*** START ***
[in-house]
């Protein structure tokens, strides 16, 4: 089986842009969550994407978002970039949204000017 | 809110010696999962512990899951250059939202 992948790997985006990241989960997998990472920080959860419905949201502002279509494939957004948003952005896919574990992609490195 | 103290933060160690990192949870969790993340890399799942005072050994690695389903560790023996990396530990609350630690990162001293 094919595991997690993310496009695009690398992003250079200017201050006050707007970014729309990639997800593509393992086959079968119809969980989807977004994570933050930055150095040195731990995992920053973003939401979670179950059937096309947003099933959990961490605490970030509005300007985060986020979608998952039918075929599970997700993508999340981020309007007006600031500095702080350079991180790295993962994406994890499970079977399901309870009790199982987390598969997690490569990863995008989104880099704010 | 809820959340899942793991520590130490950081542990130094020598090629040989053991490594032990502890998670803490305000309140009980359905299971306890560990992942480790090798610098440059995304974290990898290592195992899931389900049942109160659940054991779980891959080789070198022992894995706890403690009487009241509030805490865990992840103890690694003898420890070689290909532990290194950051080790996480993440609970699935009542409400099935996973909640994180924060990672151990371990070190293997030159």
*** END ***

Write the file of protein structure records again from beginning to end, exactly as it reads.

[in-house]
């Protein structure tokens, strides 16, 4: 089986842009969550994407978002970039949204000017 | 809110010696999962512990899951250059939202 992948790997985006990241989960997998990472920080959860419905949201502002279509494939957004948003952005896919574990992609490195 | 103290933060160690990192949870969790993340890399799942005072050994690695389903560790023996990396530990609350630690990162001293 094919595991997690993310496009695009690398992003250079200017201050006050707007970014729309990639997800593509393992086959079968119809969980989807977004994570933050930055150095040195731990995992920053973003939401979670179950059937096309947003099933959990961490605490970030509005300007985060986020979608998952039918075929599970997700993508999340981020309007007006600031500095702080350079991180790295993962994406994890499970079977399901309870009790199982987390598969997690490569990863995008989104880099704010 | 809820959340899942793991520590130490950081542990130094020598090629040989053991490594032990502890998670803490305000309140009980359905299971306890560990992942480790090798610098440059995304974290990898290592195992899931389900049942109160659940054991779980891959080789070198022992894995706890403690009487009241509030805490865990992840103890690694003898420890070689290909532990290194950051080790996480993440609970699935009542409400099935996973909640994180924060990672151990371990070190293997030159």